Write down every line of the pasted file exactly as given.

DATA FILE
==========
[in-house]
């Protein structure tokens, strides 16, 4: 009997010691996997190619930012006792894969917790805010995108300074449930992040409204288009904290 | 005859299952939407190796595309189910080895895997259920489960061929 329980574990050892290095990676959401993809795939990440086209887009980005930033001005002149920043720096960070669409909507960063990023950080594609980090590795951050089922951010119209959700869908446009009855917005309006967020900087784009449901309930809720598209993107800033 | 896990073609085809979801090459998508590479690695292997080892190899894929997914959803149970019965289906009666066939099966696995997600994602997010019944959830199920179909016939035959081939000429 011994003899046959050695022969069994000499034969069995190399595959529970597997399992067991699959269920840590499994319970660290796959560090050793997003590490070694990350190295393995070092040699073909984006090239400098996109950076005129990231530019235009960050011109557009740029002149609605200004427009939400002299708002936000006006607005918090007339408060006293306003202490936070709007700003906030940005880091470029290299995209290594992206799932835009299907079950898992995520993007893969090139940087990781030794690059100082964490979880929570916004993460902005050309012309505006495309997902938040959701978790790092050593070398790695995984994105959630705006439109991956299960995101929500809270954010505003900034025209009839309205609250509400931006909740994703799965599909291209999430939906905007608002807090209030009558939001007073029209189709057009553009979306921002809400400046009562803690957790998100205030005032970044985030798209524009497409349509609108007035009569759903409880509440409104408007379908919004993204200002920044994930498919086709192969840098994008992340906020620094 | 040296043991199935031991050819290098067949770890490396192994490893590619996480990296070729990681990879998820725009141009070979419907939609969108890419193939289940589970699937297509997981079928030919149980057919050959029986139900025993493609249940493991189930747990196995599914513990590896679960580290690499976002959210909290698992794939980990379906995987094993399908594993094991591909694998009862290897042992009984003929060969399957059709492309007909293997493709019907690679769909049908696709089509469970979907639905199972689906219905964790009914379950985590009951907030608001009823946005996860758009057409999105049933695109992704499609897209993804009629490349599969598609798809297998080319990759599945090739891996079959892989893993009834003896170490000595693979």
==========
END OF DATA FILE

[in-house]
């Protein structure tokens, strides 16, 4: 009997010691996997190619930012006792894969917790805010995108300074449930992040409204288009904290 | 005859299952939407190796595309189910080895895997259920489960061929 329980574990050892290095990676959401993809795939990440086209887009980005930033001005002149920043720096960070669409909507960063990023950080594609980090590795951050089922951010119209959700869908446009009855917005309006967020900087784009449901309930809720598209993107800033 | 896990073609085809979801090459998508590479690695292997080892190899894929997914959803149970019965289906009666066939099966696995997600994602997010019944959830199920179909016939035959081939000429 011994003899046959050695022969069994000499034969069995190399595959529970597997399992067991699959269920840590499994319970660290796959560090050793997003590490070694990350190295393995070092040699073909984006090239400098996109950076005129990231530019235009960050011109557009740029002149609605200004427009939400002299708002936000006006607005918090007339408060006293306003202490936070709007700003906030940005880091470029290299995209290594992206799932835009299907079950898992995520993007893969090139940087990781030794690059100082964490979880929570916004993460902005050309012309505006495309997902938040959701978790790092050593070398790695995984994105959630705006439109991956299960995101929500809270954010505003900034025209009839309205609250509400931006909740994703799965599909291209999430939906905007608002807090209030009558939001007073029209189709057009553009979306921002809400400046009562803690957790998100205030005032970044985030798209524009497409349509609108007035009569759903409880509440409104408007379908919004993204200002920044994930498919086709192969840098994008992340906020620094 | 040296043991199935031991050819290098067949770890490396192994490893590619996480990296070729990681990879998820725009141009070979419907939609969108890419193939289940589970699937297509997981079928030919149980057919050959029986139900025993493609249940493991189930747990196995599914513990590896679960580290690499976002959210909290698992794939980990379906995987094993399908594993094991591909694998009862290897042992009984003929060969399957059709492309007909293997493709019907690679769909049908696709089509469970979907639905199972689906219905964790009914379950985590009951907030608001009823946005996860758009057409999105049933695109992704499609897209993804009629490349599969598609798809297998080319990759599945090739891996079959892989893993009834003896170490000595693979």